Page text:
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U.S. Food Shortages

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food rationing

An article in the New York Sun last Monday reported food rationing at “big box” warehouse stores like COSTCO and Sam’s Club (‘Food Rationing Confronts Breadbasket of the World‘). A media frenzy has developed about spot shortages of staples such as rice, flour, and cooking oil. Here’s a small sample:

Reuters: ‘Wal-Mart’s Sam’s Club limits rice purchases

Washington Times: ‘Americans hoard food as industry seeks regulations

FOX News: ‘Food Shortage Coming? No Rice For You

Wall Street Journal : ‘Load Up the Pantry’

If the WSJ is getting in on the act, you feel that things may be reaching a tipping point. Typically, the article proposes food stockpiling, not as a survival tactic, but as an investment opportunity, citing food inflation figures considerably higher than rates of return on conventional investments.

Recent shortages and jumps in food prices are global, driven by increased fuel costs, the Ug99 wheat rust threat and drought-hit harvests in Australia. The U.S. has been exporting large quantities of wheat and rice to Asia over the last 6 months to take up the slack. Inevitably, this is having a knock-on effect on consumers at home. The COSTCO and Sam’s Club warehouses where rationing has been reported are the hunting ground of commercial bakeries and restaurants as well as individual ‘cash and carry’ buyers of relatively large quantities of rice and flour. Local shortages may be due to supply problems; failure to keep up with price increases, making ‘big box’ stores cheaper than wholesale; stockpiling as a hedge against inflation.

In the short term, we can see this as a failure of ‘just in time’ supply chains to cope with a spike in demand. The U.S. government will probably move to restrict exports of wheat and rice, or ban them altogether. Once everyone who wants to boost their store cupboard has done so, and the supply chains have caught up, it’ll be back to business as usual. Probably.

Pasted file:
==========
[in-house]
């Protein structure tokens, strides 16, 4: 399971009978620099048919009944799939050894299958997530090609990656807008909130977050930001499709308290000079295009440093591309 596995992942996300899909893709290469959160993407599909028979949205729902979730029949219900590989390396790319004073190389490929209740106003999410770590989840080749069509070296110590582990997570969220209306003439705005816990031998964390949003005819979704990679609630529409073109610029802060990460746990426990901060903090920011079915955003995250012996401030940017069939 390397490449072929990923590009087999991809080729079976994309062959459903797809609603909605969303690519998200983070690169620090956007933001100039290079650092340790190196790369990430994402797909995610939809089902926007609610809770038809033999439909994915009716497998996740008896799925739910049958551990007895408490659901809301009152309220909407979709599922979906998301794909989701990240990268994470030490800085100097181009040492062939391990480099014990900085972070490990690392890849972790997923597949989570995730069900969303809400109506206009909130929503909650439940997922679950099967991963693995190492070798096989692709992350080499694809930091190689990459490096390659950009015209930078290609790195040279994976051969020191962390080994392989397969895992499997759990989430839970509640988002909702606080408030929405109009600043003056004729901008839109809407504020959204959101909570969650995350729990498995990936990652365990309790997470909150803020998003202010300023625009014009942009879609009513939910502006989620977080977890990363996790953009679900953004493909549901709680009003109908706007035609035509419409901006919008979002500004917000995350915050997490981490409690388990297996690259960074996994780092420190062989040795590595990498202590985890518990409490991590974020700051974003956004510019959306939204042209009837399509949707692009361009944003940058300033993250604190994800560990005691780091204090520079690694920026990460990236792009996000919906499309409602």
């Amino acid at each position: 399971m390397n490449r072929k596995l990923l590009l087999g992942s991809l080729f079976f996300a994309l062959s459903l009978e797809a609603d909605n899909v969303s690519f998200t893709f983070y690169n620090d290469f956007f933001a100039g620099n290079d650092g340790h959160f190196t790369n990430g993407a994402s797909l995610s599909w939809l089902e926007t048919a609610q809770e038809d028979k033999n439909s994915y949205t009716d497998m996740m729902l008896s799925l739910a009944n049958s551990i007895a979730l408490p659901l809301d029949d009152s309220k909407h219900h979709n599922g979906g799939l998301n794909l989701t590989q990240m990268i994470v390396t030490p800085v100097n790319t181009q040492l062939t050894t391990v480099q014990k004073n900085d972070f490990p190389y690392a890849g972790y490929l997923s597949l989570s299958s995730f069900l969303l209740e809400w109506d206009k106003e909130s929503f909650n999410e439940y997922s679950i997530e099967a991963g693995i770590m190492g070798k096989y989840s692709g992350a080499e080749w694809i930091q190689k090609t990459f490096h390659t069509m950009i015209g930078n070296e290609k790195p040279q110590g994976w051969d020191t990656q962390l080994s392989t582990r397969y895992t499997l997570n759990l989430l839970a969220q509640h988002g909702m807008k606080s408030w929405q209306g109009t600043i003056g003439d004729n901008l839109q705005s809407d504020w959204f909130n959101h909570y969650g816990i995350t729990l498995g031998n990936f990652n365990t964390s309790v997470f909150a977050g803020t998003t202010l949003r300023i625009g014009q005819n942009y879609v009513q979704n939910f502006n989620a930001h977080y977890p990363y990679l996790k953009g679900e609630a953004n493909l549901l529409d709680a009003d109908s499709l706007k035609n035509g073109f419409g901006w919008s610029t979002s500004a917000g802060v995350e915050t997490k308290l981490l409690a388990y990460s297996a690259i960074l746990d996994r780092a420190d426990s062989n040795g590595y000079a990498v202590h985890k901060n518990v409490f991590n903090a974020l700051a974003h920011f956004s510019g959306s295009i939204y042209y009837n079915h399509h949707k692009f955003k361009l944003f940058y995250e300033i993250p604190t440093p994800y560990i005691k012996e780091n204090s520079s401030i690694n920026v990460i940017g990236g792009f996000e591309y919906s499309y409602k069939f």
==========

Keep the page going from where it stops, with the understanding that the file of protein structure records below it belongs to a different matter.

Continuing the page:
That’s the short term. What happens after that is a different kettle of worms.

Culinary note: ‘Properly prepared, worms can be a tasty source of protein

Afterword April 23rd, Sam’s Club issued the following statement:

“We currently have plenty of rice for Sam’s Club Members. However, like our competitors, we’re just taking the precautionary step of limiting sales of the very large 20 pound bags of imported jasmine, basmati and long grain white rices, in our case, to four per member. This temporary restriction does not apply to retail-sized rice for sale in Sam’s or elsewhere at Wal-Mart stores. It also doesn’t apply in New Mexico or Idaho.

“On average, a typical Sam’s Club Business Member does not buy more than 80 pounds of rice in one visit. This temporary cap is intended to ensure there is plenty of rice for all our members. No other items are affected.”

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Written by Pete Smith

April 24, 2008 at 10:38 am

One Response

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  1. It’s all kicking off;
    environmentdebate.wordpress.com

    Matt

    April 24, 2008 at 12:31 pm


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